And frankly - I question the humanity of those who do.
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Tierra_y_Libertad Donating Member (1000+ posts) Send PM | Profile | Ignore Sun Mar-13-11 11:23 PM
Response to Original message
4. I think he deserves a medal and a statue on the D.C. Mall for public service.
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coalition_unwilling Donating Member (1000+ posts) Send PM | Profile | Ignore Mon Mar-14-11 05:01 PM
Response to Reply #4
166. OT somewhat, but Daniel Ellsburg has famously said that we will
not have completely laid Vietnam to rest until there is a monument on the D.C. mall to the Vietnam anti-war protesters.
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NoTimeToulouse Donating Member (204 posts) Send PM | Profile | Ignore Sun Mar-13-11 11:23 PM
Response to Original message
5. No. Of course not.
He should be charged with a crime, given access to legal counsel and a speedy trial date should be set for him to face his accusers. He should not be subject to any form of mental or physical anguish.
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Bluerthanblue Donating Member (1000+ posts) Send PM | Profile | Ignore Sun Mar-13-11 11:39 PM
Response to Reply #5
21. he has access to legal counsel, and has had access for quite some time-
he is a member of the military, and AS such, answers to them for the charges which have been made. The trial date has been slowed down in part by his own attorney. As for him not being subjected to any form of mental or physical anguish, that isn't very realistic. Simply being detained causes mental anguish.

You may want to read this, it is written by his attorney-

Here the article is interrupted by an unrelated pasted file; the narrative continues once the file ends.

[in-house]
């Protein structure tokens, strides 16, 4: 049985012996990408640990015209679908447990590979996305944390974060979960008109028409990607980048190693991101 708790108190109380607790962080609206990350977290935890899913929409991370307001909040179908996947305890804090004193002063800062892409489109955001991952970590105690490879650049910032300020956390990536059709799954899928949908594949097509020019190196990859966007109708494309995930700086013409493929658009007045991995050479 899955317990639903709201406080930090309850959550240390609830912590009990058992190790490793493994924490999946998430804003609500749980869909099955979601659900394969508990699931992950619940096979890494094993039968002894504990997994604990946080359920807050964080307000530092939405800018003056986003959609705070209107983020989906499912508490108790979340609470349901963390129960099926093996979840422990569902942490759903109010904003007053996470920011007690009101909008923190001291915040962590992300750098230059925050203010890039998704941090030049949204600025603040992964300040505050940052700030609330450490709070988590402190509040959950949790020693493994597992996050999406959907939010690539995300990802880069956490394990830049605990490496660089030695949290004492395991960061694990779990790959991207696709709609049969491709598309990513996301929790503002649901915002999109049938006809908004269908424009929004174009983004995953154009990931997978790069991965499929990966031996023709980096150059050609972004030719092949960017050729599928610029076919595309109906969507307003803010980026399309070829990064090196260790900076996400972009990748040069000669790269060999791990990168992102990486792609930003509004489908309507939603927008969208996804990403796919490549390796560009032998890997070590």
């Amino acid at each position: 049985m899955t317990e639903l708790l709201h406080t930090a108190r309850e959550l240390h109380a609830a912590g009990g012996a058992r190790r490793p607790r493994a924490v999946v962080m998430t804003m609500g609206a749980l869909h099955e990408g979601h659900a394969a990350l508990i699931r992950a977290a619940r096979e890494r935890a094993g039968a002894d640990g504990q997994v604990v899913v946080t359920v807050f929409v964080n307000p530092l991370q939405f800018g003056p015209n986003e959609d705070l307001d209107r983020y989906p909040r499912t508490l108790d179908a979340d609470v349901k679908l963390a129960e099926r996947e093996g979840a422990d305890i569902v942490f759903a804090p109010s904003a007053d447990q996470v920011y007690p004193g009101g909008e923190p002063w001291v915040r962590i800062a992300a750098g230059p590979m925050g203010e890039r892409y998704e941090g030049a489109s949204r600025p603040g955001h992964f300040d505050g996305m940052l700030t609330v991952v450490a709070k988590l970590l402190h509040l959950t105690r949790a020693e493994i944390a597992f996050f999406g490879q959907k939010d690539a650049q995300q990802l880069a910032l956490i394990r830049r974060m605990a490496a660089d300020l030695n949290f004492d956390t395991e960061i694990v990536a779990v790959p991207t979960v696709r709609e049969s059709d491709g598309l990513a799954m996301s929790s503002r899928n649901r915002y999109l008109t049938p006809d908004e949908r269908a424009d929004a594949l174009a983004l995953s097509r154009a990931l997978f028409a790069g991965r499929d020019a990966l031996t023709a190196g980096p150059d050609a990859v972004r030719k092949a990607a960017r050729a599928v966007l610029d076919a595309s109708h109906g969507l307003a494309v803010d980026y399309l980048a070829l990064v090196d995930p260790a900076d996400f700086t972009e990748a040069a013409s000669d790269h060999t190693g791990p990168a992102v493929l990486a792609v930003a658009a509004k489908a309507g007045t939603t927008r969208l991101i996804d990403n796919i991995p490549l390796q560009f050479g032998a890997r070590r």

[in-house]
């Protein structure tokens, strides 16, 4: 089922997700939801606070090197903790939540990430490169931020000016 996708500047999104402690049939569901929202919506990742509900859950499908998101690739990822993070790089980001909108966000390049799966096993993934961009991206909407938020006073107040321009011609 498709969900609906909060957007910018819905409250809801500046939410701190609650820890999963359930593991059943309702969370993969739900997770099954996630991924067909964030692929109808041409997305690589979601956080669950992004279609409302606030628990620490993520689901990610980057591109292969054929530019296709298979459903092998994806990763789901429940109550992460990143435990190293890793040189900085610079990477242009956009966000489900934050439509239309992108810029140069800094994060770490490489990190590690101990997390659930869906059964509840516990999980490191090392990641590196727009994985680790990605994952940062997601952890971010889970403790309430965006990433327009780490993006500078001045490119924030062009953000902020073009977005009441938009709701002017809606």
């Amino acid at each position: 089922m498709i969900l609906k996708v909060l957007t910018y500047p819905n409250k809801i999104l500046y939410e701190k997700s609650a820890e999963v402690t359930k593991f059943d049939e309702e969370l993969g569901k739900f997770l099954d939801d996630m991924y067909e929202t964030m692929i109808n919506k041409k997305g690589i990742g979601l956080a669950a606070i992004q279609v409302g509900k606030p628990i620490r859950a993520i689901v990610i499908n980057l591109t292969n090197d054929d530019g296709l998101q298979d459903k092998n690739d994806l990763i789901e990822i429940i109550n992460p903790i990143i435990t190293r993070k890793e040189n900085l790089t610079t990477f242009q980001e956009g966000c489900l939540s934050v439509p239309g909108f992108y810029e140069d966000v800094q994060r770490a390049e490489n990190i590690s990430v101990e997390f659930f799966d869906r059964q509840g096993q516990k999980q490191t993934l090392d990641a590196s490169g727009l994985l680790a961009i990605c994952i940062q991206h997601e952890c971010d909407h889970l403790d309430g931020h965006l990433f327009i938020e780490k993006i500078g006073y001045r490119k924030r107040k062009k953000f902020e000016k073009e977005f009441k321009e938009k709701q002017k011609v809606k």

http://www.armycourtmartialdefense.info/2010/12/typical...

PFC Manning wasn't drafted, and he was well aware of the fact that he would be answerable to military court- which is different than civil court.

I don't approve of the use of prolonged solitary confinement, but the fact is, it has been an established method of detention in this country for a long time.

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pacalo Donating Member (1000+ posts) Send PM | Profile | Ignore Mon Mar-14-11 02:16 AM
Response to Reply #21
104. Mere detainment isn't the issue, it's the *treatment*. The nudity without the benefit of
bedding on cold nights, having to stand in the nude at attention while the guards pass by. Solitary confinement 23 out of 24 hours. No exercising like other prisoners are allowed to do. Conflicting orders from guards. No visitors.
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Bluerthanblue Donating Member (1000+ posts) Send PM | Profile | Ignore Mon Mar-14-11 07:34 AM
Response to Reply #104
118. did you read the link to information from his own attorney?
he does have bedding, he does have visitors. He does leave his cell to 'excercise' (walking only).

I'm not saying that this treatment is good. But the facts from his legal representation don't jibe with what you are claiming.

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pacalo Donating Member (1000+ posts) Send PM | Profile | Ignore Mon Mar-14-11 06:27 PM
Response to Reply #118